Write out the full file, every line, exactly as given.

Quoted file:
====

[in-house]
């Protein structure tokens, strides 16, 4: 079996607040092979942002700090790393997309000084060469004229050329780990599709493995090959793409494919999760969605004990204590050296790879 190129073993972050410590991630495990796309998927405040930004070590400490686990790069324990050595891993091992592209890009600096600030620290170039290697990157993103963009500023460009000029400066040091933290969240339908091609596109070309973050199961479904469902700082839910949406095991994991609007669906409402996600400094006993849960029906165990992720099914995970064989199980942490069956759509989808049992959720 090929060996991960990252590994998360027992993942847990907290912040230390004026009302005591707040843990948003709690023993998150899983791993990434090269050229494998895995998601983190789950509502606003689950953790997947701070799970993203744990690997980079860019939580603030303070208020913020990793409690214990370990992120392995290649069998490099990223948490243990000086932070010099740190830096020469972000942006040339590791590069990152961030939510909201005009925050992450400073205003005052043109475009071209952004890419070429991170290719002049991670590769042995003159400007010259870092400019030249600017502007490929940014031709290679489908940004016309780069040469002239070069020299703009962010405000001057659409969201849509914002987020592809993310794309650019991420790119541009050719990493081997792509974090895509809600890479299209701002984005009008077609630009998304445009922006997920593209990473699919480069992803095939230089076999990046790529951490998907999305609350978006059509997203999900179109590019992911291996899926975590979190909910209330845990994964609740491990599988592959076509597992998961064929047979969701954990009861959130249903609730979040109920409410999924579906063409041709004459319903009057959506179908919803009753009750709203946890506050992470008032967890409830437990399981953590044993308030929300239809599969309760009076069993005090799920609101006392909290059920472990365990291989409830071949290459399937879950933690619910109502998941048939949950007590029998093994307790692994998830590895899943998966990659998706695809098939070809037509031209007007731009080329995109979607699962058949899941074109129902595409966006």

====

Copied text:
[in-house]
């Protein structure tokens, strides 16, 4: 079996607040092979942002700090790393997309000084060469004229050329780990599709493995090959793409494919999760969605004990204590050296790879 190129073993972050410590991630495990796309998927405040930004070590400490686990790069324990050595891993091992592209890009600096600030620290170039290697990157993103963009500023460009000029400066040091933290969240339908091609596109070309973050199961479904469902700082839910949406095991994991609007669906409402996600400094006993849960029906165990992720099914995970064989199980942490069956759509989808049992959720 090929060996991960990252590994998360027992993942847990907290912040230390004026009302005591707040843990948003709690023993998150899983791993990434090269050229494998895995998601983190789950509502606003689950953790997947701070799970993203744990690997980079860019939580603030303070208020913020990793409690214990370990992120392995290649069998490099990223948490243990000086932070010099740190830096020469972000942006040339590791590069990152961030939510909201005009925050992450400073205003005052043109475009071209952004890419070429991170290719002049991670590769042995003159400007010259870092400019030249600017502007490929940014031709290679489908940004016309780069040469002239070069020299703009962010405000001057659409969201849509914002987020592809993310794309650019991420790119541009050719990493081997792509974090895509809600890479299209701002984005009008077609630009998304445009922006997920593209990473699919480069992803095939230089076999990046790529951490998907999305609350978006059509997203999900179109590019992911291996899926975590979190909910209330845990994964609740491990599988592959076509597992998961064929047979969701954990009861959130249903609730979040109920409410999924579906063409041709004459319903009057959506179908919803009753009750709203946890506050992470008032967890409830437990399981953590044993308030929300239809599969309760009076069993005090799920609101006392909290059920472990365990291989409830071949290459399937879950933690619910109502998941048939949950007590029998093994307790692994998830590895899943998966990659998706695809098939070809037509031209007007731009080329995109979607699962058949899941074109129902595409966006």